Being truly objective and logical about anything is very difficult. The vast majority of people that say that they are purely logical are far from it. Formal logic is a very difficult thing to wrap your head around, and statistics? That way madness lies.

The right-leaning and conservative sides of the political spectrum are every bit as guilty of using fear and emotionally-based rhetoric as the left. It has been a tool of politics as far back in history as we have been able to look. "The mob" is most easily motivated by simple, emotional things. They most fear things they do not understand - guns, other races, other cultures, other countries, and other points of view.

Accusing someone on the other side of the argument of being illogical, or hopeless, or unable to change only mirrors your own tunnel vision. Absolutely no gun control whatsoever (ie. let small children take full-auto weapons to playtime) is as silly as absolute gun control. The trick is finding the right place in the middle. To claim that your own viewpoint is purely correct and purely logical is the height of arrogance.
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Old May 3, 2010, 07:33 AM   #35
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Once heard of an Australian military member being interviewed by an anti-gun journalist. Seems the journalist (a female) was upset because the military was teaching a course to young teens on many aspects of shooting, archery, survival, etc.

Although SNOPES said the supposed conversation never took place, the logic of the military guy's response to one of her comments is fantastic.

After listening to her describe how this program served only to "equip youngsters to be violent killers," the Aussie officer replied: "Well, just because you are equipped to be a prostitute doesn't mean you are one, does it?"

The point here is that it's all about mindset, and I really like this story...
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Old May 3, 2010, 10:05 AM   #36
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Don't use that argument - it sounds clever but when used, it turns off audiences for its vulgarity. It's a joke for the choir, that's all.
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Old May 3, 2010, 10:12 AM   #37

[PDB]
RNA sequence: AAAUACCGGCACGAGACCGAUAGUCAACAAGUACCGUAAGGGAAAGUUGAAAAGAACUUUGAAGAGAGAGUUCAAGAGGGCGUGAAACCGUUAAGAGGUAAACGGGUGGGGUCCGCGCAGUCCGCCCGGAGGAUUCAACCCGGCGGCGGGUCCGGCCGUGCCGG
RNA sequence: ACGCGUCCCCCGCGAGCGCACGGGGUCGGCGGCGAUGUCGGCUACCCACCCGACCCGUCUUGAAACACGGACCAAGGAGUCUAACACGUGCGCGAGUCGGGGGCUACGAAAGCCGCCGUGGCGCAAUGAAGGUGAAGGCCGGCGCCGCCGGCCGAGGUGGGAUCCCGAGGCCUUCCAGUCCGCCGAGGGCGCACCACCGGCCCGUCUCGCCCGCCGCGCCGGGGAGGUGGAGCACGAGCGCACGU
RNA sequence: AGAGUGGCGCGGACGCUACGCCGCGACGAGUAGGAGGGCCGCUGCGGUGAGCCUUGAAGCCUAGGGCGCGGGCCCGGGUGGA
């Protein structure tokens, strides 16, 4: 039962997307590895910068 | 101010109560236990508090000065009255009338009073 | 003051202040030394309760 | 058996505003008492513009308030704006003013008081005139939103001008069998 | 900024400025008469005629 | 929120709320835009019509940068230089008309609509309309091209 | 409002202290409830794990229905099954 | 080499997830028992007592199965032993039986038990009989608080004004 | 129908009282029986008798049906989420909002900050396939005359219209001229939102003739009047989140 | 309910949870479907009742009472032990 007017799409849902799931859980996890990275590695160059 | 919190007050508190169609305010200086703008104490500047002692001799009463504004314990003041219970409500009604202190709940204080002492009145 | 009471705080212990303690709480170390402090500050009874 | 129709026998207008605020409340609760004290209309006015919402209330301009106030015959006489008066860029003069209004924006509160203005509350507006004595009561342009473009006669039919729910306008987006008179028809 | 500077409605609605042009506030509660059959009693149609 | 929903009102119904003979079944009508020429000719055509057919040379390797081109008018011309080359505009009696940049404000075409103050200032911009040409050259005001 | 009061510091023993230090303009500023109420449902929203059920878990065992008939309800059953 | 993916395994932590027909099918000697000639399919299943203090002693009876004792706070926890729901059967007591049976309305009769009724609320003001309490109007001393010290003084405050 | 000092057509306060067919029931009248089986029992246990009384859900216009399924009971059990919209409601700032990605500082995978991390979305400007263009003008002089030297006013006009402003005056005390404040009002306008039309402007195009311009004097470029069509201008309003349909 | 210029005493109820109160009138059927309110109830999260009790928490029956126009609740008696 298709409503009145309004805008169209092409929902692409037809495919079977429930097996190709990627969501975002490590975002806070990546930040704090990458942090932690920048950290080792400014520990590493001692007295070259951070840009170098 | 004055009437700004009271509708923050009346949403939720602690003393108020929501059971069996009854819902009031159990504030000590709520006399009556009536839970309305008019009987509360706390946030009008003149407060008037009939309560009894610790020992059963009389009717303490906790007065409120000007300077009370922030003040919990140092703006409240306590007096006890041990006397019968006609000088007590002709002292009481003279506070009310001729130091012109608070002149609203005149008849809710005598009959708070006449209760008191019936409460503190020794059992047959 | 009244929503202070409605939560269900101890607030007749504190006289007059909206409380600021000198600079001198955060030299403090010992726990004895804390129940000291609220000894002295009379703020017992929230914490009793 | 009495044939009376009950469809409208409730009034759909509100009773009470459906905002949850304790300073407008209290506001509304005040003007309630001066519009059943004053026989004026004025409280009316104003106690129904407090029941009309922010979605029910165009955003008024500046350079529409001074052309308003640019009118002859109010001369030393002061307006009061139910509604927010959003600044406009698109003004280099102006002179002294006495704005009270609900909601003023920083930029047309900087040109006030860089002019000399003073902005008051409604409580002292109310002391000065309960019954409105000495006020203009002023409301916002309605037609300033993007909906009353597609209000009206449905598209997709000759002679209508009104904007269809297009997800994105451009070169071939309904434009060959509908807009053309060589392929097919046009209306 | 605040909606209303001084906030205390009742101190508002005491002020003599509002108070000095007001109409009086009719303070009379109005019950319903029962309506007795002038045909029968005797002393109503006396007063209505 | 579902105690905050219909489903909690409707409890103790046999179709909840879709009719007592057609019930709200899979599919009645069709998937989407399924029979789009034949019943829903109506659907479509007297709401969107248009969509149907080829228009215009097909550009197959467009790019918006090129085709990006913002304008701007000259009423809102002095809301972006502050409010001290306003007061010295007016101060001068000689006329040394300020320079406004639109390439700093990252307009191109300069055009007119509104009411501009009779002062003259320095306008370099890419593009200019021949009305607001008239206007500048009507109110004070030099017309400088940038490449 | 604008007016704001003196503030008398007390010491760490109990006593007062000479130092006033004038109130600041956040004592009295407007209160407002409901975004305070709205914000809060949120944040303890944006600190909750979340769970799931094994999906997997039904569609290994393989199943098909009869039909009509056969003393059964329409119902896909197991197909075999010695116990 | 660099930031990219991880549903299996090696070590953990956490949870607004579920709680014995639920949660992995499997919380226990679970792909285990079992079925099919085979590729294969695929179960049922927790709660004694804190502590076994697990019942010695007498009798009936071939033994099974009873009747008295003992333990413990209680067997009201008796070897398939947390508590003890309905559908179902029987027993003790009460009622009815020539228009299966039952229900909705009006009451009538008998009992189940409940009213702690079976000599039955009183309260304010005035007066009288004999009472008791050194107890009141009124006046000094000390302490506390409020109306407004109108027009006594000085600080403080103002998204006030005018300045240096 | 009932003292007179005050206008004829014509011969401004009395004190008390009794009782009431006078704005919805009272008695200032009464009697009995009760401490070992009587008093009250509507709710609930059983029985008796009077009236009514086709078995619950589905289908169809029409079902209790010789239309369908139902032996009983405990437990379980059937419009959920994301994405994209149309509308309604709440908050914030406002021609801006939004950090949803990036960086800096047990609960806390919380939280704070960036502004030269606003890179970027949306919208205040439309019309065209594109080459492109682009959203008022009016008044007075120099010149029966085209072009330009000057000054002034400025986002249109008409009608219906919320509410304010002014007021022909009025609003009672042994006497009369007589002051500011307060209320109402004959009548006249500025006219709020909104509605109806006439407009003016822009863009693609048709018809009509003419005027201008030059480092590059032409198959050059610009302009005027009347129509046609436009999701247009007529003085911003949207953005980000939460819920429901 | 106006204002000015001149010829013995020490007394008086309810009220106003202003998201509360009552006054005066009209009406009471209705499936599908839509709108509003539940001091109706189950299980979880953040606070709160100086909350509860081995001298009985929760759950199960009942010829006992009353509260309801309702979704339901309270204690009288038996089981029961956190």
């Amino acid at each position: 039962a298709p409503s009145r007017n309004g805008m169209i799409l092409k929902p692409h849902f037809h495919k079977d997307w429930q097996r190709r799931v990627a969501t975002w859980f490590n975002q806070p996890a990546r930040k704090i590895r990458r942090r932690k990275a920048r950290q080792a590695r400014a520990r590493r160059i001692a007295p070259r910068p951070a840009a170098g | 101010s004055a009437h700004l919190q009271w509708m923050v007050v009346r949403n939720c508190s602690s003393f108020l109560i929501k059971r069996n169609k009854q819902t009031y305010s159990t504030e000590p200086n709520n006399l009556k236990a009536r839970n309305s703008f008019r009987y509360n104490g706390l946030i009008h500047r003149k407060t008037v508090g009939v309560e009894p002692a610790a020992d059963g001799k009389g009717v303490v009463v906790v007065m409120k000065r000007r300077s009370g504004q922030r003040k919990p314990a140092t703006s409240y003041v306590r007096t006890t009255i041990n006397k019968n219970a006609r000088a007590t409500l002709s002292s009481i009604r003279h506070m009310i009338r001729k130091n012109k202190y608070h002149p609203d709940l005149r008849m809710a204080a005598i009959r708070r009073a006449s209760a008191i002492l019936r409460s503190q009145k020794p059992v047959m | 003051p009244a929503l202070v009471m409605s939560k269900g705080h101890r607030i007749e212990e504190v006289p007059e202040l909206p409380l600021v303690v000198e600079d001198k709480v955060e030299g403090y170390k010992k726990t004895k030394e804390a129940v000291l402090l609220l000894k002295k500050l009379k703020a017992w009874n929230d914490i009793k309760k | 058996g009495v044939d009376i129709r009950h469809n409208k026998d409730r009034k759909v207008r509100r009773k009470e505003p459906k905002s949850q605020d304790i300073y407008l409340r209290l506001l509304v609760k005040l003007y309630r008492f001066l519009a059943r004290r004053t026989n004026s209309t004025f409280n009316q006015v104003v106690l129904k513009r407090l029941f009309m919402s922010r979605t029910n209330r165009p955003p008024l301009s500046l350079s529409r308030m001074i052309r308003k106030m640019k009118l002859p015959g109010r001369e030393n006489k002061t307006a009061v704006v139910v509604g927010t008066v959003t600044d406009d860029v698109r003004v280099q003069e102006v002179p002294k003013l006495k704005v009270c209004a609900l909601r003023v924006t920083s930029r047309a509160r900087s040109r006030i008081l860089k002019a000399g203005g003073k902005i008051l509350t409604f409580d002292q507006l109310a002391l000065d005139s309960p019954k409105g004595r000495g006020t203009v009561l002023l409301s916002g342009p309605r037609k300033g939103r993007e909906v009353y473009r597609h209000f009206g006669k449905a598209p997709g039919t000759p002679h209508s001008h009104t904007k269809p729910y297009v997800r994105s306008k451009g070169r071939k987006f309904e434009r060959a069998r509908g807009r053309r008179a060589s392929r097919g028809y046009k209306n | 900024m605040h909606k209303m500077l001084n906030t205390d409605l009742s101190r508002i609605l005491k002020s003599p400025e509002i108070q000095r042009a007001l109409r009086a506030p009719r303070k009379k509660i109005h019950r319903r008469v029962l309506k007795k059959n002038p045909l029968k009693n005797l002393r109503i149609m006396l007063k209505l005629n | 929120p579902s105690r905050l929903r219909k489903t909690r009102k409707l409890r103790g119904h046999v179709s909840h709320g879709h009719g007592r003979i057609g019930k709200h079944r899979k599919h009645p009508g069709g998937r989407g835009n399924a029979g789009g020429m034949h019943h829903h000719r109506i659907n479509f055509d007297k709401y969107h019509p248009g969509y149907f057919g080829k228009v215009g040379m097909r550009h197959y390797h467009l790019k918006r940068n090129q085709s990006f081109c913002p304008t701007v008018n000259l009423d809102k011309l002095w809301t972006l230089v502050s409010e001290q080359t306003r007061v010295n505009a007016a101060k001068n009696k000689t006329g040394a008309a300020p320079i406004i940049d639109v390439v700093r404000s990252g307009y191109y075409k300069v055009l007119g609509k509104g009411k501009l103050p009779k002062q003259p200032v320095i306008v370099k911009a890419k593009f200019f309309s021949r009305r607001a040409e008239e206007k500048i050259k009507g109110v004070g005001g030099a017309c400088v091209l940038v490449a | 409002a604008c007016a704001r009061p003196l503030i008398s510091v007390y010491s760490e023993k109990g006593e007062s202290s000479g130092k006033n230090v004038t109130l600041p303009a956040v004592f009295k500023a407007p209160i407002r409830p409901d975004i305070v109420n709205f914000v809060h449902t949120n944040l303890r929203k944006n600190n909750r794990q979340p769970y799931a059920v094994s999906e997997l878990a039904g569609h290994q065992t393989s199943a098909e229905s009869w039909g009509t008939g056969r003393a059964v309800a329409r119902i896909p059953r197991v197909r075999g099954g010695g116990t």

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Quote:
Originally Posted by Glenn
it turns off audiences for its vulgarity
You're right of course, unfortunately. I just tend to be a little more PI (politically incorrect) than I should be sometimes.
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Old May 3, 2010, 10:33 AM   #38
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A professor used that argument in some college discussion on gun control. Since it was fake - that crucified him once. Then his perceived inappropriate vulgarity crucified him again. It was in the college business newspaper.

There was little sympathy for him. It's like the Hitler quote - fake and gets you nowhere.
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Old May 3, 2010, 11:47 AM   #39
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Whether the interview was fake or not doesn't really matter. IMO, the analogy and the point it makes are sound. If people have been crucified for using this statement, I have to wonder if the reaction is due to the vulgarity or because it strikes a nerve and the "crucifiers" don't want to admit it.
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Old May 3, 2010, 04:33 PM   #40
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Sometimes people just become set in their ways - and arguing with them gets you nowhere fast. Usually if you push an argument it just becomes a point of pride for the person involved to not let you win - so no one is listening or rationally considering the issue at that point.

As someone else said most people don't change in a day - don't argue - agree to disagree and if he is amenable sometime go shooting with him - earn his trust and respect and given time he may hear what you are saying. That is about the only way I see people change - time, experience, and trust.

I have two close relatives - one is stubborn and set in his ways, but if you just say your thoughts and agree to disagree with him and then let him take the time to check it out on his own and think about it awhile - he will more often than not come around.